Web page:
Author: Miguel Grinberg

2019-08-24T18:15:27Z

MicroPython and the Internet of Things, Part V: Temperature and Humidity

In this chapter I'm going to show you how to work with a temperature and humidity sensor.

If you want to see me and hear me explain everything in this tutorial, I encourage you to purchase the video version from my Courses site. Not only it will make for a better learning experience, but you'll also be supporting my effort in keeping my blog updated with relevant content. Thank you!

2019-07-25T06:54:16Z

MicroPython and the Internet of Things, Part IV: Wi-Fi and the Cloud

In this chapter I'm going to show you how to use the Wi-Fi capabilities of the ESP8266 chip.

If you want to see me and hear me explain everything in this tutorial, I encourage you to purchase the video version from my Courses site. Not only it will make for a better learning experience, but you'll also be supporting my effort in keeping my blog updated with relevant content. Thank you!

6 comments

2019-06-25T08:04:12Z

MicroPython and the Internet of Things, Part III: Building a MicroPython Application

In this chapter you are going to learn how to write standalone MicroPython applications and upload them to your microcontroller board.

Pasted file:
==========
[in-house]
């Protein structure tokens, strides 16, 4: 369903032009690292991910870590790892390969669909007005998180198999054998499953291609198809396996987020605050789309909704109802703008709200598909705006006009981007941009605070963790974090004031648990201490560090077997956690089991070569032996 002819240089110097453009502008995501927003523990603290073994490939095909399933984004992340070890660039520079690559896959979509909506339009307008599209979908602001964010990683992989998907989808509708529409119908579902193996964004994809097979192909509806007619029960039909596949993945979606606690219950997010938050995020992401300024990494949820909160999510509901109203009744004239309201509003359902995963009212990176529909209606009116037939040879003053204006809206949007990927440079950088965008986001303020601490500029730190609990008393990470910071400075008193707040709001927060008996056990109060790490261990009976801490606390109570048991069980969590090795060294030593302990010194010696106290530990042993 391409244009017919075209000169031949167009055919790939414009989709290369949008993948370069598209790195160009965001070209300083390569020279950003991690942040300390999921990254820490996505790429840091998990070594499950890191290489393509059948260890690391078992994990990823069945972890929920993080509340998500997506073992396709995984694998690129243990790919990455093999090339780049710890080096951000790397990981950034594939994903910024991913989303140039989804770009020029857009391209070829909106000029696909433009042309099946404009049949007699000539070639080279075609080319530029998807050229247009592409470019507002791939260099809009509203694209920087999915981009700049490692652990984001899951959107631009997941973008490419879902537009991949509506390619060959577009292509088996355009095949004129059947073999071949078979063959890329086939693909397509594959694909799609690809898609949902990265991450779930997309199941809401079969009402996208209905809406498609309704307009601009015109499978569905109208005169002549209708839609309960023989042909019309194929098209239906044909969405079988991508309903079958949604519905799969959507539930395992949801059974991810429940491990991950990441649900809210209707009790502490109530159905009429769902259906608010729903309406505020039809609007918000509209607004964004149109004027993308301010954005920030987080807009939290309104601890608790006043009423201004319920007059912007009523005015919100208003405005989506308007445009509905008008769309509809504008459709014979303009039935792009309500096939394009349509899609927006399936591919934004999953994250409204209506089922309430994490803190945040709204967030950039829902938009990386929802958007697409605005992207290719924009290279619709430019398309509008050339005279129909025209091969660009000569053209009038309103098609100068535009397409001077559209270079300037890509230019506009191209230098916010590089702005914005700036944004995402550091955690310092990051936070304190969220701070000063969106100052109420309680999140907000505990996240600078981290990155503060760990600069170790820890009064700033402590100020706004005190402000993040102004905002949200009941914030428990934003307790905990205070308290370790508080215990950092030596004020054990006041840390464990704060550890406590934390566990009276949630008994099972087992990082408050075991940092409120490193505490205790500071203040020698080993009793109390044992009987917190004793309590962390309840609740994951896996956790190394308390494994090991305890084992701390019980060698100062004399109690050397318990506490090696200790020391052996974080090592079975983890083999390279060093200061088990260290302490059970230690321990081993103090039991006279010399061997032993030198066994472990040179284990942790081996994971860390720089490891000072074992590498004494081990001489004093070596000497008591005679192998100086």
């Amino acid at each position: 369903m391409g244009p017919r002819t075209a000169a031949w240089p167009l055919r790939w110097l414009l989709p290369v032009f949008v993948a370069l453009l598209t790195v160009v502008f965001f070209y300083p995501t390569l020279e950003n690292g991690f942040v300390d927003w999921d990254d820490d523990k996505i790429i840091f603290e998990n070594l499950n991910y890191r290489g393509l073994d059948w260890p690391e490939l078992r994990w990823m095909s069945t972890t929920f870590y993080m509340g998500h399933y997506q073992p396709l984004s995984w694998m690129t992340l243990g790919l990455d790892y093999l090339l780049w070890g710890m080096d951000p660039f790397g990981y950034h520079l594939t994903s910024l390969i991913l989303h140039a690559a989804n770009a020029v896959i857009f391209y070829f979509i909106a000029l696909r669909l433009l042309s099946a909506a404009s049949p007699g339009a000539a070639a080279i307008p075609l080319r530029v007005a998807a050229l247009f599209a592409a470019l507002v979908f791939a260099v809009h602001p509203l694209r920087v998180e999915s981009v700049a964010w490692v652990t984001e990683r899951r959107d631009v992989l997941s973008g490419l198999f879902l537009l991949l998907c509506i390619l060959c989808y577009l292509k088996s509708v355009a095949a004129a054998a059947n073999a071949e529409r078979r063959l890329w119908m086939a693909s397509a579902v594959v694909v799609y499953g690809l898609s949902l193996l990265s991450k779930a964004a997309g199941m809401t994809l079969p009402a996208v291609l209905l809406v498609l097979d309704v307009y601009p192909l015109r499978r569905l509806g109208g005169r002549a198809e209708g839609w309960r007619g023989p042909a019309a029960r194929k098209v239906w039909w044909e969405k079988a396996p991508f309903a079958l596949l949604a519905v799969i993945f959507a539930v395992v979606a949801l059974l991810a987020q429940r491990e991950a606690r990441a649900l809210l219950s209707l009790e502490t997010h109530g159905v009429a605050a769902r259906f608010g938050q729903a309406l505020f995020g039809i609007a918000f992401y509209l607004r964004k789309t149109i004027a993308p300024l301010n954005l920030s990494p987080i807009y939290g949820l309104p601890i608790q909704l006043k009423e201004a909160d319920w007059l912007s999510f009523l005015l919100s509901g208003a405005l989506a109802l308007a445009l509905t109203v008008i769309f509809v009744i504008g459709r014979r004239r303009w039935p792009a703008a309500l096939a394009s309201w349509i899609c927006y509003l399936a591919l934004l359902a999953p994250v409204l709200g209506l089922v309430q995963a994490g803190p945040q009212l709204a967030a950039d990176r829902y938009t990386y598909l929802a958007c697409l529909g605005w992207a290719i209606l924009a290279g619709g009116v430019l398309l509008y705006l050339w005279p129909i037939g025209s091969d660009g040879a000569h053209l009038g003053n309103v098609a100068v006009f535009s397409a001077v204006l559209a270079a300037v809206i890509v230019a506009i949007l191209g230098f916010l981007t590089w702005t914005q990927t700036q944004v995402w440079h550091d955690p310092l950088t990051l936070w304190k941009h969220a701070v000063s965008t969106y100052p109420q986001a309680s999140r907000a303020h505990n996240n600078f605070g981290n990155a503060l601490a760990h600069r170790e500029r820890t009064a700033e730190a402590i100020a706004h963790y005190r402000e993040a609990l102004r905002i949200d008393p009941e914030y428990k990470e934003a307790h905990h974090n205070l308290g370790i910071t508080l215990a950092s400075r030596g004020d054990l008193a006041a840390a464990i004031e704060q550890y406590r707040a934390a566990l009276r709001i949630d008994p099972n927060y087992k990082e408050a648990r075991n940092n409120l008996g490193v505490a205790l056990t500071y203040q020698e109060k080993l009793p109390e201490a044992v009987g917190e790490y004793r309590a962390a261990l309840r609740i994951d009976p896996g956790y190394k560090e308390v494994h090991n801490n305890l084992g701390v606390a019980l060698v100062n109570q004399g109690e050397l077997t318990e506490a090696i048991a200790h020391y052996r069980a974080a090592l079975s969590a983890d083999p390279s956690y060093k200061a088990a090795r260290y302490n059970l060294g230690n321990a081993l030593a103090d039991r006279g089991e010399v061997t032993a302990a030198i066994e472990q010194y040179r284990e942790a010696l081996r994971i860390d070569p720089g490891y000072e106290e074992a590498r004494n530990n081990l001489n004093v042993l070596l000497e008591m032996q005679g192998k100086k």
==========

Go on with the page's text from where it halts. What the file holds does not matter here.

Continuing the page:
If you want to see me and hear me explain everything in this tutorial, I encourage you to purchase the video version from my Courses site. Not only it will make for a better learning experience, but you'll also be supporting my effort in keeping my blog updated with relevant content. Thank you!

5 comments

2019-06-04T15:49:57Z

The Ultimate Guide to Python Decorators, Part I: Function Registration

One of the signatures of the Flask framework is its clever use of decorators for common application tasks such as defining routes and error handlers. Decorators give a very concise and readable structure to your code, so much that most Flask extensions and many other Python packages follow the same pattern and expose core parts of their functionality through decorators.

Today I'm starting a series of in-depth posts about different ways in which you can incorporate custom decorators into your Python applications. In this first part I'm going to show you how to create simple decorators that register functions as callbacks for application-specific events.

8 comments

2019-05-24T18:41:21Z

MicroPython and the Internet of Things, Part II: Hello, MicroPython!

In this chapter you are going to learn how to install and use MicroPython on your ESP8266 microcontroller board.

If you want to see me and hear me explain everything in this tutorial, I encourage you to purchase the video version from my Courses site. Not only it will make for a better learning experience, but you'll also be supporting my effort in keeping my blog updated with relevant content. Thank you!

6 comments

2019-04-24T18:15:37Z

MicroPython and the Internet of Things, Part I: Welcome

Welcome to my MicroPython and the Internet of Things tutorial!